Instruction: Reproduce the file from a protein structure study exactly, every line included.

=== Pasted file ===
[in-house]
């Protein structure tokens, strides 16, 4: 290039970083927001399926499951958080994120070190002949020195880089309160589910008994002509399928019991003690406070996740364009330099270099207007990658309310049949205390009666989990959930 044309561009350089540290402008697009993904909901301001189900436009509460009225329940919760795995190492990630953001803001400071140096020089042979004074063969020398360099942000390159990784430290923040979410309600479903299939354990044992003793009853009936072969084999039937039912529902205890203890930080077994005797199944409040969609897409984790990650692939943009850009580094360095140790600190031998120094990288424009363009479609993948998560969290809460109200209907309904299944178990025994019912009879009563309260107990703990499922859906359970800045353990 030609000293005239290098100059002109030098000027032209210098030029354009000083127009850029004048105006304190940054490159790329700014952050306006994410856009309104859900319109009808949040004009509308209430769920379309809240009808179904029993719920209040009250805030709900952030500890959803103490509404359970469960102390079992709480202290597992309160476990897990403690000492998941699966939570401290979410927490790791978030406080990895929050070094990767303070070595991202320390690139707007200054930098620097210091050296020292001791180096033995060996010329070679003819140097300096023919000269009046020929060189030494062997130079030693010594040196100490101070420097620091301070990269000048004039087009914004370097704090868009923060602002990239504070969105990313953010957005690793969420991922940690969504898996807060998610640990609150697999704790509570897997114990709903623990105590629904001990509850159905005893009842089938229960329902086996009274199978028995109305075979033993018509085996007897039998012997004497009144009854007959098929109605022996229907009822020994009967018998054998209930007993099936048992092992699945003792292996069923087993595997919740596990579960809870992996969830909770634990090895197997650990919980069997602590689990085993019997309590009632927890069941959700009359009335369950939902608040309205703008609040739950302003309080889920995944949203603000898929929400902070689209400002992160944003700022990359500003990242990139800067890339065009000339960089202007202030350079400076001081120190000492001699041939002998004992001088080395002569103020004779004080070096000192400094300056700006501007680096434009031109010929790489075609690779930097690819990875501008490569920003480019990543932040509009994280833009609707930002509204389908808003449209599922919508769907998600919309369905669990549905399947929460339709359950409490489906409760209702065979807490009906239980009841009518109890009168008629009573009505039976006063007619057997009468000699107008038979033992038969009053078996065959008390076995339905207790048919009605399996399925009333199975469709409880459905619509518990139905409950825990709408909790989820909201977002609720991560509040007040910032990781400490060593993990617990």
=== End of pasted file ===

[in-house]
């Protein structure tokens, strides 16, 4: 290039970083927001399926499951958080994120070190002949020195880089309160589910008994002509399928019991003690406070996740364009330099270099207007990658309310049949205390009666989990959930 044309561009350089540290402008697009993904909901301001189900436009509460009225329940919760795995190492990630953001803001400071140096020089042979004074063969020398360099942000390159990784430290923040979410309600479903299939354990044992003793009853009936072969084999039937039912529902205890203890930080077994005797199944409040969609897409984790990650692939943009850009580094360095140790600190031998120094990288424009363009479609993948998560969290809460109200209907309904299944178990025994019912009879009563309260107990703990499922859906359970800045353990 030609000293005239290098100059002109030098000027032209210098030029354009000083127009850029004048105006304190940054490159790329700014952050306006994410856009309104859900319109009808949040004009509308209430769920379309809240009808179904029993719920209040009250805030709900952030500890959803103490509404359970469960102390079992709480202290597992309160476990897990403690000492998941699966939570401290979410927490790791978030406080990895929050070094990767303070070595991202320390690139707007200054930098620097210091050296020292001791180096033995060996010329070679003819140097300096023919000269009046020929060189030494062997130079030693010594040196100490101070420097620091301070990269000048004039087009914004370097704090868009923060602002990239504070969105990313953010957005690793969420991922940690969504898996807060998610640990609150697999704790509570897997114990709903623990105590629904001990509850159905005893009842089938229960329902086996009274199978028995109305075979033993018509085996007897039998012997004497009144009854007959098929109605022996229907009822020994009967018998054998209930007993099936048992092992699945003792292996069923087993595997919740596990579960809870992996969830909770634990090895197997650990919980069997602590689990085993019997309590009632927890069941959700009359009335369950939902608040309205703008609040739950302003309080889920995944949203603000898929929400902070689209400002992160944003700022990359500003990242990139800067890339065009000339960089202007202030350079400076001081120190000492001699041939002998004992001088080395002569103020004779004080070096000192400094300056700006501007680096434009031109010929790489075609690779930097690819990875501008490569920003480019990543932040509009994280833009609707930002509204389908808003449209599922919508769907998600919309369905669990549905399947929460339709359950409490489906409760209702065979807490009906239980009841009518109890009168008629009573009505039976006063007619057997009468000699107008038979033992038969009053078996065959008390076995339905207790048919009605399996399925009333199975469709409880459905619509518990139905409950825990709408909790989820909201977002609720991560509040007040910032990781400490060593993990617990």